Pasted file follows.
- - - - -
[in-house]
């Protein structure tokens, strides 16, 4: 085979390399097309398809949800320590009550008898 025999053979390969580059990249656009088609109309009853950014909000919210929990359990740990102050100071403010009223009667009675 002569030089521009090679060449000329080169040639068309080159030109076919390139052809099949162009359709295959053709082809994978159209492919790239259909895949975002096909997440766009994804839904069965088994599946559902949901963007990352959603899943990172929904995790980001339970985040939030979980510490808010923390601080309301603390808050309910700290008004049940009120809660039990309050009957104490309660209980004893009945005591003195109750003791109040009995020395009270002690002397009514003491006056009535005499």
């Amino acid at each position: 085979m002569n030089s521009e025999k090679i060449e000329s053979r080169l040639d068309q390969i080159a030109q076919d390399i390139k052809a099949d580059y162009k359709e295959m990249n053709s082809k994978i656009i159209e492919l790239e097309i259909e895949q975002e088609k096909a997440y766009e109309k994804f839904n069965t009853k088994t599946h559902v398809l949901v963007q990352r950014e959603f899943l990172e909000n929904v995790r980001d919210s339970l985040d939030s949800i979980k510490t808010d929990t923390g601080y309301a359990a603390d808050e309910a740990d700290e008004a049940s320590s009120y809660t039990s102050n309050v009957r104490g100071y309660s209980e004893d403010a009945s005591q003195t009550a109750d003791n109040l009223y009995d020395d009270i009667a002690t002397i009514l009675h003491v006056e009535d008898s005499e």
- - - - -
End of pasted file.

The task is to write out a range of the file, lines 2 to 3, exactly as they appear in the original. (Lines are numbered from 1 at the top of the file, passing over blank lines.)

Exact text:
């Protein structure tokens, strides 16, 4: 085979390399097309398809949800320590009550008898 025999053979390969580059990249656009088609109309009853950014909000919210929990359990740990102050100071403010009223009667009675 002569030089521009090679060449000329080169040639068309080159030109076919390139052809099949162009359709295959053709082809994978159209492919790239259909895949975002096909997440766009994804839904069965088994599946559902949901963007990352959603899943990172929904995790980001339970985040939030979980510490808010923390601080309301603390808050309910700290008004049940009120809660039990309050009957104490309660209980004893009945005591003195109750003791109040009995020395009270002690002397009514003491006056009535005499």
């Amino acid at each position: 085979m002569n030089s521009e025999k090679i060449e000329s053979r080169l040639d068309q390969i080159a030109q076919d390399i390139k052809a099949d580059y162009k359709e295959m990249n053709s082809k994978i656009i159209e492919l790239e097309i259909e895949q975002e088609k096909a997440y766009e109309k994804f839904n069965t009853k088994t599946h559902v398809l949901v963007q990352r950014e959603f899943l990172e909000n929904v995790r980001d919210s339970l985040d939030s949800i979980k510490t808010d929990t923390g601080y309301a359990a603390d808050e309910a740990d700290e008004a049940s320590s009120y809660t039990s102050n309050v009957r104490g100071y309660s209980e004893d403010a009945s005591q003195t009550a109750d003791n109040l009223y009995d020395d009270i009667a002690t002397i009514l009675h003491v006056e009535d008898s005499e």